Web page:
- colorless, odorless and tasteless gas slightly less dense than air
- reduces oxygen capacity of the blood cells
- low and moderate concentrations can cause fatigue, angina, reduced vision and effect on the nervous system
- high levels can lead to nausea, unconsciousness and even death
- liquid matter or microscopic solid suspended in the Earth’s atmosphere
- exposure can cause
- short-term health effects such as throat, eye, nose and lung irritation, coughing, sneezing, runny nose and shortness of breath
- long-term health effects such as asthma, lung cancer, cardiovascular disease, respiratory diseases, premature delivery, birth defects, and premature death
Volatile Organic Compounds (VOC)
- compounds released as gasses from certain solids or liquids
- emitted by products such as paints & lacquers, cleaning fluids, pesticides, building materials & furnishing, copiers, printers, coated paper, glues, adhesives, permanent markers, photographic solutions, etc.
- health effects of VOC are: eye nose and throat irritation, difficulty in breathing and nausea
Some other elements are:-
- Cigarette smoke
- Dust mites
- Pet dander
- Radon gas
- Nitrogen dioxide
- Sulphur dioxide
- Fine and Coarse Particles
How do these Elements affect our Lives?
- irritation of the eyes, nose, and throat, headaches, dizziness, and fatigue, nausea, wheezing, chest pain
- diseases like asthma, sinusitis, etc.
- colds or other viral diseases
- aggravated respiratory and cardiovascular illness
- added stress to lungs and heart, which must work harder to supply the body with oxygen
- damaged cells in the respiratory system
- reduced resistance to infection
- increased fatigue
- weakened athletic performance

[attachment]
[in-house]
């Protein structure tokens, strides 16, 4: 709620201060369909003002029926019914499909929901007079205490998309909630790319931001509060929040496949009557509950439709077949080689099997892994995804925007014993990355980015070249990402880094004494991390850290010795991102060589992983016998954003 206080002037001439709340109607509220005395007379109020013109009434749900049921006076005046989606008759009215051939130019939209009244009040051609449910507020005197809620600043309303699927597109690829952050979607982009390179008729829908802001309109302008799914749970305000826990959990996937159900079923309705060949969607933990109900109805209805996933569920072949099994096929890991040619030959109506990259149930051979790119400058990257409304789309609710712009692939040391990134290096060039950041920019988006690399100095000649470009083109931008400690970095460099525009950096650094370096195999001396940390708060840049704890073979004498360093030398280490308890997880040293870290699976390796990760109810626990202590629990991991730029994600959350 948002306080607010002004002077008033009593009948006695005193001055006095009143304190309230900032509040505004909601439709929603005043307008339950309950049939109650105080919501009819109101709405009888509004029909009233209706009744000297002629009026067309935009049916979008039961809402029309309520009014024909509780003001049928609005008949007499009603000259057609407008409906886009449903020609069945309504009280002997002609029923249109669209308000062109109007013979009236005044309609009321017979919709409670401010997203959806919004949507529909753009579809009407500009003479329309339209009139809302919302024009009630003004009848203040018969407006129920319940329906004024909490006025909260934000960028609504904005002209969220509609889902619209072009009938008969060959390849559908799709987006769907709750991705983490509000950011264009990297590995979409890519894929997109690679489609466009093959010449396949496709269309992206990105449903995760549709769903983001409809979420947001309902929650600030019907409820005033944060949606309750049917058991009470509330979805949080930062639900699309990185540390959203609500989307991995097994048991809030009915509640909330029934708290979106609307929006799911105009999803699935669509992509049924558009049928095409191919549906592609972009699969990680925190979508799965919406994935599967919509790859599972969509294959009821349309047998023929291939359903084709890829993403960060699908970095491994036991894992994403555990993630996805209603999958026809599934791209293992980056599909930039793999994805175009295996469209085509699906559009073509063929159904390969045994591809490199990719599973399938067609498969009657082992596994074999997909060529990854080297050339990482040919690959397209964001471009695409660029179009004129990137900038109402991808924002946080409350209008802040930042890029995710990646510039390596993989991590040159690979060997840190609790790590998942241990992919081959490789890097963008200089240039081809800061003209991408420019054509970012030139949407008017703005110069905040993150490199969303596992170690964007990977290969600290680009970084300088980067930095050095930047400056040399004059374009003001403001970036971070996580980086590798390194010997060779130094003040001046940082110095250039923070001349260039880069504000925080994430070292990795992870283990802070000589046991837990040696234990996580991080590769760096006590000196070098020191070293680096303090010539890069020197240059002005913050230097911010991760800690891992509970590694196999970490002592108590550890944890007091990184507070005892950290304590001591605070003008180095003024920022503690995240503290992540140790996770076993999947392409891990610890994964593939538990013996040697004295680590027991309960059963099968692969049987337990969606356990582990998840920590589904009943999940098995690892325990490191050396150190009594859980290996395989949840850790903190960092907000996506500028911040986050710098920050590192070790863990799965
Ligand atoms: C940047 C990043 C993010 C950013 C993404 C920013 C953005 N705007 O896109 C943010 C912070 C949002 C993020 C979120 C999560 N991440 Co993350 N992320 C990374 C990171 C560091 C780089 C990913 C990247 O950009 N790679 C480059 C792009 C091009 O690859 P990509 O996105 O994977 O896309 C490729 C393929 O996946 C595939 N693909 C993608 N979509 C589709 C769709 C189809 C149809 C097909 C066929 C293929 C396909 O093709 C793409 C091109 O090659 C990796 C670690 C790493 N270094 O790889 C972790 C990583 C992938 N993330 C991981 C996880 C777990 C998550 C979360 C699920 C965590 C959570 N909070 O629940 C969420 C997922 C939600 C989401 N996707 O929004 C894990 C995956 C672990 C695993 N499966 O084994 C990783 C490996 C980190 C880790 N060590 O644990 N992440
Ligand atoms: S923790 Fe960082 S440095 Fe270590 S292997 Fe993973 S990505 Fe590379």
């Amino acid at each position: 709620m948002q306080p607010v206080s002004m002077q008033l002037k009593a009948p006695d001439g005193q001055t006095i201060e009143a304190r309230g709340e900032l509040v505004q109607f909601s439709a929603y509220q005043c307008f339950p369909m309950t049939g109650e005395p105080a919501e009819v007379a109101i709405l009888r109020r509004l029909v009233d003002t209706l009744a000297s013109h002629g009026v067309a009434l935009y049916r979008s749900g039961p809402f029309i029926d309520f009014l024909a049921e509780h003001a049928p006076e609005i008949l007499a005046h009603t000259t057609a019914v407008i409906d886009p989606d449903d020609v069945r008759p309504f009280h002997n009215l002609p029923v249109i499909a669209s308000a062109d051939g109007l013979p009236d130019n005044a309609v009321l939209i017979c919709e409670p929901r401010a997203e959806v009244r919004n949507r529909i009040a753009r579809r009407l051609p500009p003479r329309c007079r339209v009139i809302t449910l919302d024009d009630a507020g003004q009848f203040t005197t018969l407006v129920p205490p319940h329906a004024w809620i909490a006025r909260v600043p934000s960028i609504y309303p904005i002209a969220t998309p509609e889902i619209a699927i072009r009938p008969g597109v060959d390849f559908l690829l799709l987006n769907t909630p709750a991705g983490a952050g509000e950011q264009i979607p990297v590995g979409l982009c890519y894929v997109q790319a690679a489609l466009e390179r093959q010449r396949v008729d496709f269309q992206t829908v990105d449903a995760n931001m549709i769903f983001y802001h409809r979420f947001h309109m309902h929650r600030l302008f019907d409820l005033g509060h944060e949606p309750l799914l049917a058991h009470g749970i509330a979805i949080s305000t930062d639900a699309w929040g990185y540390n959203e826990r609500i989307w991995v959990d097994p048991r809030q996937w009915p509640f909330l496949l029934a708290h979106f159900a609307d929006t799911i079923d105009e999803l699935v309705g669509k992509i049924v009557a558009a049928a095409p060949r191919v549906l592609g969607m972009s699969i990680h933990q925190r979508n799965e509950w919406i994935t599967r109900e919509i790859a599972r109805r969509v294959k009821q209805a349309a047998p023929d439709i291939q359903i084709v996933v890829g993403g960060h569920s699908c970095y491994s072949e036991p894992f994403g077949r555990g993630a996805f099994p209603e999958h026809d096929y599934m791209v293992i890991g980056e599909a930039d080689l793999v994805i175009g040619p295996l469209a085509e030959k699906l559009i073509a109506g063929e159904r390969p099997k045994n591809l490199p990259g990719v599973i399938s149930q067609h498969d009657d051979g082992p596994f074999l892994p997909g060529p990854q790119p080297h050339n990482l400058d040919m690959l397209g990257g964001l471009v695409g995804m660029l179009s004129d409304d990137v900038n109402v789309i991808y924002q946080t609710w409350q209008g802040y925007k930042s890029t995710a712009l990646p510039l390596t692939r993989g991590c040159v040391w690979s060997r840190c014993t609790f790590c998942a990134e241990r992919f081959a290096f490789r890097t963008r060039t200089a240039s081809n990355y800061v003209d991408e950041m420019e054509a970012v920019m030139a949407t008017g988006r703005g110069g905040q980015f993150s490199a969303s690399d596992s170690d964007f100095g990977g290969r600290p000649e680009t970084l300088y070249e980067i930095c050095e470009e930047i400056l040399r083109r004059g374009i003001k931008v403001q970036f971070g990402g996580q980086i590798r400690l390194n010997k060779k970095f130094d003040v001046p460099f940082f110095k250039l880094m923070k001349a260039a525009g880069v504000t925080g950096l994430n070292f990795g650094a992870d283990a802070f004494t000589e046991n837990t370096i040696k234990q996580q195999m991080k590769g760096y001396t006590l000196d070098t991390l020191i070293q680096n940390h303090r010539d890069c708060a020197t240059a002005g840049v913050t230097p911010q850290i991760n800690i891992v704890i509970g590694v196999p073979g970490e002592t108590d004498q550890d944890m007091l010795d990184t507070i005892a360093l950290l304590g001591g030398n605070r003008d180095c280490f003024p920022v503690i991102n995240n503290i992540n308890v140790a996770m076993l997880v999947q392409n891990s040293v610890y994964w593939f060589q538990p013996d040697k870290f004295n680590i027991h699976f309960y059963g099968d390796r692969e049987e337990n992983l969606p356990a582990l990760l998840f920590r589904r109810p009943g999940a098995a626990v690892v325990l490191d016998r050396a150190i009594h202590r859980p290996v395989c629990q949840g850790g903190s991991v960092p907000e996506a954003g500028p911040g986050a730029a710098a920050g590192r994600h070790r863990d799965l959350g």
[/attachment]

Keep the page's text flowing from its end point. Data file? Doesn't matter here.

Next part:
- irregular heartbeat
Long Term Effects
- heart disease, cancer, and respiratory diseases such as emphysema, asthma, bronchitis can be severely debilitating or fatal
- damage to people’s nerves, kidneys, brain, liver, and other organs
- cardiovascular disease
- chronic bronchitis
- accelerated aging of the lungs
- loss of lung capacity
- decreased lung function
- shortened life span
- premature delivery, birth defects
What is an Air Quality Monitoring device?
Air Quality Monitoring device is a system set up to:-
- analyze the quality of outdoor as well as indoor air
- track down any pollutants that are present in the air
It is comprised of sensors which collects data related to the particulate matter, gas pollutants, temperature, and humidity.
Why Air Quality (AQ) Monitoring?
AQ affects how you live and breathe. Like the weather, it can change from day to day or even hour to hour. It is important to have some air pollution monitoring systems to enhance the quality of life. With Air Quality Monitoring device keeping tabs on the shift in air that surrounds us helps in:-
- controlling as well as preventing certain effects of air pollution
- what kind of air one is breathing in
- what kind of measures one can take to reduce the risk of health problems and save the environment that surrounds us
- preventing the change and improves the poor quality of air, ozone depletion, and climate change